I’m very happy with the effort I put in and I think the training for this race helped me progress my fitness. I did manage to take the 1st master trophy, which meant that I got to enjoy some additional privileges after the race (VIP tent, hanging with Meb Keflezighi and Des Linden at the awards ceremony). It was the perfect ending.

Our new rabbit race singlet, shorts and warmup top were amazing. Felt really good and looked great.

Lessons Learned

  • Be willing to revise goals based on training. Aspirational goals are great but not if they are impossible. I firmly believe I can go sub-1:10, but not right now.
  • Share running experiences with friends and family. I was sad my family couldn’t be there, but I had teammates and friends to enjoy the event and performance with. This was amplified by the number of friends who I interacted with on Facebook, Strava, and text message after the race.

Race Report: Cherry Blossom 10M (2018)

Race Report: Cherry Blossom 10M (2018)


  • Date: 8 April 2018
  • Location: Washington DC
  • Type: Road Running Race
  • Distance: 10 miles

Purpose and Goal

I’m using this race as a gauge to see how my fitness is progressing at my “1-hour threshold” pace. I’d like to eventually run 10 miles under 51 minutes (next 1-3 years), and an awesome outcome for this year would be sub-53 minutes. I’d be happy with anything under 55 minutes as long as I raced as hard a possible.


Training was really good the 2-3 weeks prior to the final week. However, I felt horrible all week leading up to the race. I overdid the speed workouts a bit the week before. Some of the bad feelings are likely mental. Fortunately, I know that the taper sometimes goes like this. I got myself to a good spot mentally the night before the race.

Race Report

Race morning is chaotic. 26K people. Lots of fast dudes, including several olympic medalists, lined up within a few feet of me at the start. Meb is there. Centrowicz is there. It is 33 degrees and windy. Had to be in corral 25 minutes before start just to get a good spot. My first mental battle was going out controlled and getting in a good rhythm without overdoing it. Mission accomplished. First mile in 5:22 which ended up being the slowest of the race. Felt really good from there. Really good! Just kept the foot on the gas and settled into the sweet spot just shy of redlining. Found a good group to hang with through mile 4. After that, I traded places with another guy the rest of the way. We were super-consistent. Just kept hammering 5:15-5:18 per mile. Breathing and form was effortless through 8 miles. At that point, we turn back into the wind and slight uphill. This was the only part of the race I really had to work and suffer. I knew I could break 53 minutes if I kept 5:20/mile. That turned out to be very hard. Even though I was running as fast as possible, I just couldn’t get the turnover to maintain pace with wind and hill. 5:21 and 5:22 last miles. The dude I was running with took off with 400 to go and beat me by 4 seconds. He’s in his 20s. It was fun battling with him during the race. We traded lead position at least 12 times.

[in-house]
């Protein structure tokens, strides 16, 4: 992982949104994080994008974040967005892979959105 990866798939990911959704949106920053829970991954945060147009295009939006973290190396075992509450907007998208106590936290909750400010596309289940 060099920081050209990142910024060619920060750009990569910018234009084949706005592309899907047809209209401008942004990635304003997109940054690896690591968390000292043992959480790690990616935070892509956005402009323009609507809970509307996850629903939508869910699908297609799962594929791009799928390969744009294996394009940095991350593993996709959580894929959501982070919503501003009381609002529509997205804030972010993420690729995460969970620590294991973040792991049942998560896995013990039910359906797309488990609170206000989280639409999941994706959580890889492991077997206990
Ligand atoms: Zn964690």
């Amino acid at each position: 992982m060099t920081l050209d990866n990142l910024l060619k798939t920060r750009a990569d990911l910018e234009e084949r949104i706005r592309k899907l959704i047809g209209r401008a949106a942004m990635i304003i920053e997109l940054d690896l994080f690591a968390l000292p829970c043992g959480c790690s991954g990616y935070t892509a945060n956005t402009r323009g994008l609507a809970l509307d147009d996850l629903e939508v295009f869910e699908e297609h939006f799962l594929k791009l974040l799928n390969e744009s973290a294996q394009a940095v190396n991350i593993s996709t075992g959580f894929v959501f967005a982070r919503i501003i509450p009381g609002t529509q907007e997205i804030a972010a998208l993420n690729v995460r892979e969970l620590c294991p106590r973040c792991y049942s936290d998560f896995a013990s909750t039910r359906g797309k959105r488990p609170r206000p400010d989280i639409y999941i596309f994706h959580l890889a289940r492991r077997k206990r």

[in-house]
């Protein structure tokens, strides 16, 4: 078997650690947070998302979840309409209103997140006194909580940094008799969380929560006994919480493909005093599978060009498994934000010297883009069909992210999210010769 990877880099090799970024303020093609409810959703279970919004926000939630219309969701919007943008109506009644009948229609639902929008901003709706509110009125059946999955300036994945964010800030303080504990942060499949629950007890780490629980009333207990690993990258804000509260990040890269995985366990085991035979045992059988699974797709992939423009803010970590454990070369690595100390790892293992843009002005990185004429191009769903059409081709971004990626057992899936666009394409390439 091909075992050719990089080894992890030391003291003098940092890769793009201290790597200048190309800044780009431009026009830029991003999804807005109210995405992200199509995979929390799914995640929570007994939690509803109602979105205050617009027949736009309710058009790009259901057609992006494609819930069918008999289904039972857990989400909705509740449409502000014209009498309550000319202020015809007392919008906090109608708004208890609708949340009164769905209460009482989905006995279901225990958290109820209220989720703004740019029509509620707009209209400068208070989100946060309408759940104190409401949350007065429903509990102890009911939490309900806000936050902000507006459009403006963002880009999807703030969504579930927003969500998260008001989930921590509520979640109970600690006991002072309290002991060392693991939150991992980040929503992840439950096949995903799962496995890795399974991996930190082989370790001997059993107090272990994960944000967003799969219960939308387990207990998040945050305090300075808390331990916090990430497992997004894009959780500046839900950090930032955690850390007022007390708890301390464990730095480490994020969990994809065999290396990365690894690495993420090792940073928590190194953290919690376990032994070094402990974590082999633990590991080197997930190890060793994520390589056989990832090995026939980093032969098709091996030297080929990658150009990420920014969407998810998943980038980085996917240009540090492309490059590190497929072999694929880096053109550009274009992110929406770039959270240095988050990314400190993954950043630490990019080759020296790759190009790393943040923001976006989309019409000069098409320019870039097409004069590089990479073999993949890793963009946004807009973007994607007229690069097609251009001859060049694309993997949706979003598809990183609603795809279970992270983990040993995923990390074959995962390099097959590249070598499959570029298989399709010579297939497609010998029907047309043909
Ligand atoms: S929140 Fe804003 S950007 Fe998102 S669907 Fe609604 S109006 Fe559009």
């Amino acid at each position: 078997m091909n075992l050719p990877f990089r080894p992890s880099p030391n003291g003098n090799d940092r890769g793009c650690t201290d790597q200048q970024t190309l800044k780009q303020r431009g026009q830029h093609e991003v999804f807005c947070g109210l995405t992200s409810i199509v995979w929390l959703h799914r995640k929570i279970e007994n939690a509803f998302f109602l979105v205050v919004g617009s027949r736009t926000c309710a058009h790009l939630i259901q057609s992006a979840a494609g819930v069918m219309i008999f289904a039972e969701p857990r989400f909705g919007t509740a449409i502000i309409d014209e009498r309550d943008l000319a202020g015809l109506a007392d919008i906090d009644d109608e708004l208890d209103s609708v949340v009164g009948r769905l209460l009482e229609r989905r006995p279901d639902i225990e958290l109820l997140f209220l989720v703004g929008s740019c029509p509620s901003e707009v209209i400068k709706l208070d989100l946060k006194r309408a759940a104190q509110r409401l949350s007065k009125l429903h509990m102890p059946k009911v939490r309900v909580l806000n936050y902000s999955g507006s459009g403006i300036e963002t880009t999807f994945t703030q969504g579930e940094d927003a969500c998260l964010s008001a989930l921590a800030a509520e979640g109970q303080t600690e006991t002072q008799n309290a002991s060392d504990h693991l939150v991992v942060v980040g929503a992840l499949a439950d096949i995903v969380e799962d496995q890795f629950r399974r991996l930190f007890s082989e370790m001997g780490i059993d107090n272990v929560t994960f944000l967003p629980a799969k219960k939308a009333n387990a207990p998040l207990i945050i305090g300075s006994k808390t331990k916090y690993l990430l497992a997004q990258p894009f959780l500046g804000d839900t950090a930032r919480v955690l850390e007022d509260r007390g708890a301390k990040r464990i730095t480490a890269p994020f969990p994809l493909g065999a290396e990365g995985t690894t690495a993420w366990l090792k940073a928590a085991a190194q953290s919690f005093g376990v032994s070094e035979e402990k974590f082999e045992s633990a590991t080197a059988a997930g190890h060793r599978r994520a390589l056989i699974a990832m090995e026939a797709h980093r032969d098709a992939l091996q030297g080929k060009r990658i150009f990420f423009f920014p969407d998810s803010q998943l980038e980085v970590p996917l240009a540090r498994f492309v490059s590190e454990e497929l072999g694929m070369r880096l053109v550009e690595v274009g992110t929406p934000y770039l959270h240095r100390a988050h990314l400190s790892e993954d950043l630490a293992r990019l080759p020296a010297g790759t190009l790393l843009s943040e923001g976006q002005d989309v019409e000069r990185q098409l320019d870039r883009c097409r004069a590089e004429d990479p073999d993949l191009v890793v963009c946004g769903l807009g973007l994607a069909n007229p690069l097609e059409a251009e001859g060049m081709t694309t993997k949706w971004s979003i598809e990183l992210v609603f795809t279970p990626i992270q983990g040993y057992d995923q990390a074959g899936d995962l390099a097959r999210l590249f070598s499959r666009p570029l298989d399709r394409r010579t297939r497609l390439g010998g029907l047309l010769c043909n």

Very happy with 53:04 on this cold, windy day. Very happy to be the top master. Satisfied with training and preparation to get here. Surprised by how easy it felt. Very happy to have family there to support me.

Team Involvement and Celebration

  • Had the family with me in DC: Wife, kids, and parents. Very awesome having them there, although it increased the complexity of planning race logistics.
  • It was fun to celebrate with the family in DC after the race. We explored the city, had a great lunch, and bought yummy treats to enjoy on the ride home!
  • Super-cool to have so many friends comment on Strava about the performance.
  • A few friends checked in to see how I did — nice to feel like there are others out there who actually care about my performance.

Lessons Learned

  • Training body with long cruise intervals around goal race pace is very effective. After doing different variations for at least two months, I feel very comfortable with this pace and effort.
  • I still lack strength and technique to close strong. I should have been able to surge and go sub 53. Need more strength training and hill workouts in the future.
  • May have been cold temps, but my form was very compact and non-dynamic. Very short arm swings. Can’t complain about pace, but efficiency indicators did decrement as rave progressed. Video from mile 5 below.
  • For me, 5:15 is sustainable for an hour and breathing is not labored, but 5:05 is very hard and can only last for 3 miles. I have a very steep cliff between my 1-hour threshold and 3K VO2Max pace (4:57/mile at last month’s race). I think I can only improve my time further if I work on getting more efficient at VO2Max. I need to get my mile time down to sub-4:30 and my 3K down to 8:45.
  • It was good for me to start easy and build to 5:15 pace in 2nd mile. Not warmed up enough given crowd and corral dynamics.
  • 330W was precisely my average power for this race, and this is exactly what I targeted during track and treadmill workouts. I’m amazed at how consistent this is.
  • My mind nearly caused excessive stress and suffering that could have jeopardized race. Stopping this with breathing and meditation was effective, and I did a good job getting focused and positive the last 24 hours. Felt confident and strong by the time I got out to the race.
  • Having family with me at the race was an extra stress, but ultimately made the experience much more meaningful.